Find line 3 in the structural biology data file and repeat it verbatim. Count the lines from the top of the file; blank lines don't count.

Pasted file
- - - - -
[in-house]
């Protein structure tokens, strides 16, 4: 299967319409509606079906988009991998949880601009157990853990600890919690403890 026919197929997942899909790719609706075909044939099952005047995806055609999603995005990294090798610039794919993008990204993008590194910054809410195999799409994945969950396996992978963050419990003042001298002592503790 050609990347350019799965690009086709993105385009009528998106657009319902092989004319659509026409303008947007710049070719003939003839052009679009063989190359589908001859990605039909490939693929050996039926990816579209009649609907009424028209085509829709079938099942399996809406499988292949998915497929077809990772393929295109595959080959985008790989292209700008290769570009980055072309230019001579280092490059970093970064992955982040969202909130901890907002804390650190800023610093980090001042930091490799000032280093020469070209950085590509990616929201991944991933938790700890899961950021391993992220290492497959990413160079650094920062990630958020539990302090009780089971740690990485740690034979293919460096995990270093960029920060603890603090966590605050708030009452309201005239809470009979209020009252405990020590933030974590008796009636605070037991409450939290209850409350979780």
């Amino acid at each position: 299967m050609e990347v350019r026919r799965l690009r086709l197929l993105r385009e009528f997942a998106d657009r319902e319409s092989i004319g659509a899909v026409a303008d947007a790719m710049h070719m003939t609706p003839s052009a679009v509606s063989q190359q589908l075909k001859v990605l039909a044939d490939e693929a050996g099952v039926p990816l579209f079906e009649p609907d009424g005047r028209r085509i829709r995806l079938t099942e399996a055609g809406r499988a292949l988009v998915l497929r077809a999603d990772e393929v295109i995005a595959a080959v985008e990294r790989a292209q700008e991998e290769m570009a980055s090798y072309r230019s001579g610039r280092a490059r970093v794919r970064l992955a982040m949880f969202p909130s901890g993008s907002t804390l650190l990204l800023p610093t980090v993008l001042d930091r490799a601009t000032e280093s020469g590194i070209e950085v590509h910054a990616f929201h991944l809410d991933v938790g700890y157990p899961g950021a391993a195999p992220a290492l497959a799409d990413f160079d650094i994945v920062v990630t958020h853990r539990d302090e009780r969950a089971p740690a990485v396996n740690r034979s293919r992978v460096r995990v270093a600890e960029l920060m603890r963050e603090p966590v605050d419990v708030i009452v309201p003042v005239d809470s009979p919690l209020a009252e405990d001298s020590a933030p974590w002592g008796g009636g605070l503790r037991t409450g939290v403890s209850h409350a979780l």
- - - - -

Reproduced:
């Amino acid at each position: 299967m050609e990347v350019r026919r799965l690009r086709l197929l993105r385009e009528f997942a998106d657009r319902e319409s092989i004319g659509a899909v026409a303008d947007a790719m710049h070719m003939t609706p003839s052009a679009v509606s063989q190359q589908l075909k001859v990605l039909a044939d490939e693929a050996g099952v039926p990816l579209f079906e009649p609907d009424g005047r028209r085509i829709r995806l079938t099942e399996a055609g809406r499988a292949l988009v998915l497929r077809a999603d990772e393929v295109i995005a595959a080959v985008e990294r790989a292209q700008e991998e290769m570009a980055s090798y072309r230019s001579g610039r280092a490059r970093v794919r970064l992955a982040m949880f969202p909130s901890g993008s907002t804390l650190l990204l800023p610093t980090v993008l001042d930091r490799a601009t000032e280093s020469g590194i070209e950085v590509h910054a990616f929201h991944l809410d991933v938790g700890y157990p899961g950021a391993a195999p992220a290492l497959a799409d990413f160079d650094i994945v920062v990630t958020h853990r539990d302090e009780r969950a089971p740690a990485v396996n740690r034979s293919r992978v460096r995990v270093a600890e960029l920060m603890r963050e603090p966590v605050d419990v708030i009452v309201p003042v005239d809470s009979p919690l209020a009252e405990d001298s020590a933030p974590w002592g008796g009636g605070l503790r037991t409450g939290v403890s209850h409350a979780l």